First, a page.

A PUBLIC ROAD. Who was the Tanna [who laid this down]? — Raba said: He was R. Eliezer, as we have indeed learnt: 'R. Eliezer says: [If it was] sixteen cubits [wide] like the road in a public thoroughfare, [there would be exemption].18
OR A CANAL. Rab said: It means an actual river. Samuel, however, said: It means a pond for watering fields. The one who says it is an actual river [would maintain the same ruling19] even where there was no water there.19 But the one who says it means a pond for watering fields [would hold that] so long as there was water there the ruling would apply, but not where no water was there.
Elsewhere we have learnt: 'Divisions [of fields] with respect to Pe'ah20 are effected by the following: a brook, a shelulith, a private road and a public road.21 What is shelulith? — Rab Judah stated that Samuel had said: A [low lying] place where rainwater collects.22 R. Bibi, however, said on behalf of R. Johanan: A pond of water which [as it were] distributes spoil23 to the banks. The one who says that it means a [low-lying] place where rain water collects would certainly apply the ruling to a pond of water,24 but the one who says that it means a pond of water would on the other hand maintain that [low-lying] places where rain-water collects would not cause a division, as these
Baba Kamma 61b
should more properly be called the receptacles of the land.1
MISHNAH. IF A MAN KINDLES A FIRE ON HIS OWN [PREMISES], UP TO WHAT DISTANCE CAN THE FIRE PASS ON [BEFORE HE BECOMES FREE OF LIABILITY]? R. ELEAZAR B. AZARIAH SAYS: IT HAS TO BE REGARDED AS BEING IN THE CENTRE OF AN AREA REQUIRING A KOR2 OF SEED.3 R. ELIEZER4 SAYS: [A DISTANCE OF] SIXTEEN CUBITS [SUFFICES], EQUAL TO [THE WIDTH OF] A ROAD IN A PUBLIC THOROUGHFARE.5 R. AKIBA SAYS FIFTY CUBITS. R. SIMEON SAYS: [SCRIPTURE SAYS] HE WHO KINDLED THE FIRE SHOULD MAKE RESTITUTION,6 [WHICH SHOWS THAT] ALL DEPENDS UPON THE FIRE.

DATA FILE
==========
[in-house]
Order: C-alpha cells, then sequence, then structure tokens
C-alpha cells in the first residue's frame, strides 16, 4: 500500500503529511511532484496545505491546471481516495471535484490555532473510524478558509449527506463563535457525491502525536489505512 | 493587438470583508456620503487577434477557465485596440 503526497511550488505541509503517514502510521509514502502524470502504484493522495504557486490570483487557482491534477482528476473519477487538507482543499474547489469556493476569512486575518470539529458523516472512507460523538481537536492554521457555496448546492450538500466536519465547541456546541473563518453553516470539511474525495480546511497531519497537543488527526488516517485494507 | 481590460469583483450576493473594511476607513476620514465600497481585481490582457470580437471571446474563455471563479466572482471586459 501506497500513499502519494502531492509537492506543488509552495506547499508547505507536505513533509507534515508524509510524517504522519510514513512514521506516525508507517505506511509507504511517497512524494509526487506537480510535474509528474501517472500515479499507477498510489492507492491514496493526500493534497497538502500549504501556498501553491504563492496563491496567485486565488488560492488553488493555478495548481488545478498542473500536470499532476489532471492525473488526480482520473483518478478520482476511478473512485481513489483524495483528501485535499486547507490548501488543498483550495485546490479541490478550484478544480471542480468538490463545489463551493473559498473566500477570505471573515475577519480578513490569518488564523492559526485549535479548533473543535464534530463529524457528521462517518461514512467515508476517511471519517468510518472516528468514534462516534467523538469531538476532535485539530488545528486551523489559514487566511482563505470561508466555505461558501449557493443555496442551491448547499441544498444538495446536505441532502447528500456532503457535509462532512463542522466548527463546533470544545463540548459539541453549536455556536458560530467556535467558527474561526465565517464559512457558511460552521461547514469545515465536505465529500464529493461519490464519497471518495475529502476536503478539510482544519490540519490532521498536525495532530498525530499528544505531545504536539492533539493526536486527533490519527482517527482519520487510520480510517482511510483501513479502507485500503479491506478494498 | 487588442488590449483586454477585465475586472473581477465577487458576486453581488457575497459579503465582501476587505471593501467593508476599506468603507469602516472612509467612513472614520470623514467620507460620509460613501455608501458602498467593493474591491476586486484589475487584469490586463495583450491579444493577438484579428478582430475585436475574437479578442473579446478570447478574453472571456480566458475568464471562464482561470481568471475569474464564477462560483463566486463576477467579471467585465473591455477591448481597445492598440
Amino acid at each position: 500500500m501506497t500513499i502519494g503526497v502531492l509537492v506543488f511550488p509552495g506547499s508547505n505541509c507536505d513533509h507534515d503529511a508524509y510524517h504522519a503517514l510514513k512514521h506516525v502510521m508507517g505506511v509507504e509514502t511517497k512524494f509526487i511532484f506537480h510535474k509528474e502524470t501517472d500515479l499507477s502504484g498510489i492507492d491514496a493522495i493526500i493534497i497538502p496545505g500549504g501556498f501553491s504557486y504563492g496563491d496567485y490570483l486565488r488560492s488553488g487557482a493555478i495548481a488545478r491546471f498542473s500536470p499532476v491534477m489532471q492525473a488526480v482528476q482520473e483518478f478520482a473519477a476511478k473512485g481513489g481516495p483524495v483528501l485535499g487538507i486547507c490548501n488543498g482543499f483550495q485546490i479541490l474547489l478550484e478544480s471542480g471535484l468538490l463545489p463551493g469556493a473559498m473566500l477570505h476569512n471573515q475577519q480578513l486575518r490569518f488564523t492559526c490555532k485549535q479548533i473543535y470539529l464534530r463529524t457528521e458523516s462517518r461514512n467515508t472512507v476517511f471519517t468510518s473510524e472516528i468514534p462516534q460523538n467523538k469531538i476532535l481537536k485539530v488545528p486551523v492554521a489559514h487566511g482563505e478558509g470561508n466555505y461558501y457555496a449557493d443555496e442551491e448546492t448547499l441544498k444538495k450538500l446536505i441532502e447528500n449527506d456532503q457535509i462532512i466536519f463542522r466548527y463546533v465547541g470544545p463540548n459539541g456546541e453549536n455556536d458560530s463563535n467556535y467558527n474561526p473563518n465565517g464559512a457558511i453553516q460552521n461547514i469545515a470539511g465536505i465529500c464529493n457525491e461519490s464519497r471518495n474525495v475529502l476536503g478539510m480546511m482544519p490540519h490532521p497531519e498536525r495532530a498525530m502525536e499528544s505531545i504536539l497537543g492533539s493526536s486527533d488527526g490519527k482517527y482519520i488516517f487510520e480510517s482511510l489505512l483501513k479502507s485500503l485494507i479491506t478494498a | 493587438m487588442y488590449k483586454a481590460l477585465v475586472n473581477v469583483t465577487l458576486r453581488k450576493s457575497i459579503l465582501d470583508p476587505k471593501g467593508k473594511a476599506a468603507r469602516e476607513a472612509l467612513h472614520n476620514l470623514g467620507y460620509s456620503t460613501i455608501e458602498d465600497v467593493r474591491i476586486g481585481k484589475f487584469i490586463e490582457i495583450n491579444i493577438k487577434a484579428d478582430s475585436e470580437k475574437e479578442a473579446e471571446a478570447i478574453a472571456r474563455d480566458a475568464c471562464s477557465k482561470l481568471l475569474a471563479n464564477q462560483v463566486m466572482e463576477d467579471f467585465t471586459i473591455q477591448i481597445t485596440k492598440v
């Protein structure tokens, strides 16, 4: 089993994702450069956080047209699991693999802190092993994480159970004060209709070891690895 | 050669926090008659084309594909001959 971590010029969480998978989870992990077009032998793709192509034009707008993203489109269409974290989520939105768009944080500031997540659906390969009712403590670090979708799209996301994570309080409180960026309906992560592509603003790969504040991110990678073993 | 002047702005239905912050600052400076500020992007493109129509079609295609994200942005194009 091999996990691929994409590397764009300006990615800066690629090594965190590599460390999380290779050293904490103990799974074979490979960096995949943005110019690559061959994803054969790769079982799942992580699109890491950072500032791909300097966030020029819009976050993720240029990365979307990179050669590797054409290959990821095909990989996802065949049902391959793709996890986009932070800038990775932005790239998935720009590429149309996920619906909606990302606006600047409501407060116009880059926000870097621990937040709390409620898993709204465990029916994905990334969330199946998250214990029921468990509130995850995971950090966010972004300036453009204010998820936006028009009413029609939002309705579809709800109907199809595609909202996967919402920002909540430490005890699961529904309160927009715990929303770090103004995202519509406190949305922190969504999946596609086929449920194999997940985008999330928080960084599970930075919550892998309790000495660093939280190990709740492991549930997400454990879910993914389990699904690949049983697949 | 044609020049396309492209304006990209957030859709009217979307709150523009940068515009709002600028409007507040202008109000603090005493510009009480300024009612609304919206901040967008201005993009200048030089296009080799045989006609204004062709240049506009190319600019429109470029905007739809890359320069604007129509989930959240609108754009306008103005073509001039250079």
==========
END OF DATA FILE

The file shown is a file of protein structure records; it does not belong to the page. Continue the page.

GEMARA. Did R. Simeon not hold that there is some fixed limit in the case of Fire?7 Have we not learnt: 'No man shall fix8 an oven on a ground floor unless there is a space of four cubits from the top of it [to the ceiling]. If he fixes it on an upper floor [he may not do so]8 unless there will be under it three handbreadths of cement; in the case, however, of a portable stove, one handbreadth will suffice. If [after all these precautions] damage has nevertheless resulted, payment must be made for the damage. R. Simeon says that these limits were only to intimate that if damage resulted [after they were observed] there should be exemption.9 [Does this not prove that R. Simeon maintained a minimum limit of precaution?] — R. Nahman therefore stated that Rabbah b. Abbahu said: [The meaning of R. Simeon's phrase 'all thus depends upon the fire' is that] all should depend upon the height of the fire, [and that no general limits could be fixed].10 R. Joseph, [however,] stated that Rab Judah said on behalf of Samuel: The halachah is in accordance with R. Simeon.11 So also said R. Nahman, that Samuel said that the halachah was in accordance with R. Simeon.11